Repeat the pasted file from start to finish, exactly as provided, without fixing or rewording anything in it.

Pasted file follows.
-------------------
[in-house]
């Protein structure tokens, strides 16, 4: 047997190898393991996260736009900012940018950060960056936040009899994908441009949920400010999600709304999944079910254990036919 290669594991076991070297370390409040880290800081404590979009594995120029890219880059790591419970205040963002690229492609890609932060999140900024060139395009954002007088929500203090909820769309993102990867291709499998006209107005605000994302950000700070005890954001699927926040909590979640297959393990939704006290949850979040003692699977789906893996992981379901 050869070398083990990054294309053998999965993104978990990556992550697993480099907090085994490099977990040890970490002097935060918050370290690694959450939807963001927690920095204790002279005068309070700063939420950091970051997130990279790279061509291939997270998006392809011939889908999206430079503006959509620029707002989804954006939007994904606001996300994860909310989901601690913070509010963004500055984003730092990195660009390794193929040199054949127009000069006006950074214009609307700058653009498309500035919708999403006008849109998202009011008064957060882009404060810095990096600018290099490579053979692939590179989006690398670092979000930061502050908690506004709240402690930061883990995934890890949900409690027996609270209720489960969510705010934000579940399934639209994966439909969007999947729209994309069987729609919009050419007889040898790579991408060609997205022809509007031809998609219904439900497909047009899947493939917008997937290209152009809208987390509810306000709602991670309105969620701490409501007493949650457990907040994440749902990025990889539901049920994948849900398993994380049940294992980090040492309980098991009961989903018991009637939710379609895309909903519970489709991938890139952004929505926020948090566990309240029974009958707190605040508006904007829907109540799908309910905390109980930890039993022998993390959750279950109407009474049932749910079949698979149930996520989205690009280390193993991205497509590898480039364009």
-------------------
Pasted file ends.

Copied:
[in-house]
């Protein structure tokens, strides 16, 4: 047997190898393991996260736009900012940018950060960056936040009899994908441009949920400010999600709304999944079910254990036919 290669594991076991070297370390409040880290800081404590979009594995120029890219880059790591419970205040963002690229492609890609932060999140900024060139395009954002007088929500203090909820769309993102990867291709499998006209107005605000994302950000700070005890954001699927926040909590979640297959393990939704006290949850979040003692699977789906893996992981379901 050869070398083990990054294309053998999965993104978990990556992550697993480099907090085994490099977990040890970490002097935060918050370290690694959450939807963001927690920095204790002279005068309070700063939420950091970051997130990279790279061509291939997270998006392809011939889908999206430079503006959509620029707002989804954006939007994904606001996300994860909310989901601690913070509010963004500055984003730092990195660009390794193929040199054949127009000069006006950074214009609307700058653009498309500035919708999403006008849109998202009011008064957060882009404060810095990096600018290099490579053979692939590179989006690398670092979000930061502050908690506004709240402690930061883990995934890890949900409690027996609270209720489960969510705010934000579940399934639209994966439909969007999947729209994309069987729609919009050419007889040898790579991408060609997205022809509007031809998609219904439900497909047009899947493939917008997937290209152009809208987390509810306000709602991670309105969620701490409501007493949650457990907040994440749902990025990889539901049920994948849900398993994380049940294992980090040492309980098991009961989903018991009637939710379609895309909903519970489709991938890139952004929505926020948090566990309240029974009958707190605040508006904007829907109540799908309910905390109980930890039993022998993390959750279950109407009474049932749910079949698979149930996520989205690009280390193993991205497509590898480039364009």